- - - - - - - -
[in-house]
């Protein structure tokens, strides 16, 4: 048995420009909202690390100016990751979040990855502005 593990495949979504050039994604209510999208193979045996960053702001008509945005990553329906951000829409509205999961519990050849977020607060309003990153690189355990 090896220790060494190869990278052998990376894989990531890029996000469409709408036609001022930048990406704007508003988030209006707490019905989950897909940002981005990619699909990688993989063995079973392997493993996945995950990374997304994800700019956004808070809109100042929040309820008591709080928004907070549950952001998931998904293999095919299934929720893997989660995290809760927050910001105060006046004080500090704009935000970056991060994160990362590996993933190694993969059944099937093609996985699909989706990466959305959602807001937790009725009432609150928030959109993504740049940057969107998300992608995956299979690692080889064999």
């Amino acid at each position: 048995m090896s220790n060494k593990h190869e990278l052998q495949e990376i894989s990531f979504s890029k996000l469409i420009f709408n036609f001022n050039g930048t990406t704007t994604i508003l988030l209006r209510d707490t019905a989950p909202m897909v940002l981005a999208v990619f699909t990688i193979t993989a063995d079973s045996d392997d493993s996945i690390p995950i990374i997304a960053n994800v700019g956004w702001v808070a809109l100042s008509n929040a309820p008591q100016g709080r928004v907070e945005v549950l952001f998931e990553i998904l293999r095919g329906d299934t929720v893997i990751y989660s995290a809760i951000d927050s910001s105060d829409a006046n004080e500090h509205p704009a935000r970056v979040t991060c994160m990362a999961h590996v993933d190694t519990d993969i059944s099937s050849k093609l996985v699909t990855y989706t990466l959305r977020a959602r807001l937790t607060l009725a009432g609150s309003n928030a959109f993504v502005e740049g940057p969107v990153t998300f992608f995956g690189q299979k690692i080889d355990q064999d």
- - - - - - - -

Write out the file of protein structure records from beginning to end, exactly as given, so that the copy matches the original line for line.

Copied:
[in-house]
């Protein structure tokens, strides 16, 4: 048995420009909202690390100016990751979040990855502005 593990495949979504050039994604209510999208193979045996960053702001008509945005990553329906951000829409509205999961519990050849977020607060309003990153690189355990 090896220790060494190869990278052998990376894989990531890029996000469409709408036609001022930048990406704007508003988030209006707490019905989950897909940002981005990619699909990688993989063995079973392997493993996945995950990374997304994800700019956004808070809109100042929040309820008591709080928004907070549950952001998931998904293999095919299934929720893997989660995290809760927050910001105060006046004080500090704009935000970056991060994160990362590996993933190694993969059944099937093609996985699909989706990466959305959602807001937790009725009432609150928030959109993504740049940057969107998300992608995956299979690692080889064999």
């Amino acid at each position: 048995m090896s220790n060494k593990h190869e990278l052998q495949e990376i894989s990531f979504s890029k996000l469409i420009f709408n036609f001022n050039g930048t990406t704007t994604i508003l988030l209006r209510d707490t019905a989950p909202m897909v940002l981005a999208v990619f699909t990688i193979t993989a063995d079973s045996d392997d493993s996945i690390p995950i990374i997304a960053n994800v700019g956004w702001v808070a809109l100042s008509n929040a309820p008591q100016g709080r928004v907070e945005v549950l952001f998931e990553i998904l293999r095919g329906d299934t929720v893997i990751y989660s995290a809760i951000d927050s910001s105060d829409a006046n004080e500090h509205p704009a935000r970056v979040t991060c994160m990362a999961h590996v993933d190694t519990d993969i059944s099937s050849k093609l996985v699909t990855y989706t990466l959305r977020a959602r807001l937790t607060l009725a009432g609150s309003n928030a959109f993504v502005e740049g940057p969107v990153t998300f992608f995956g690189q299979k690692i080889d355990q064999d």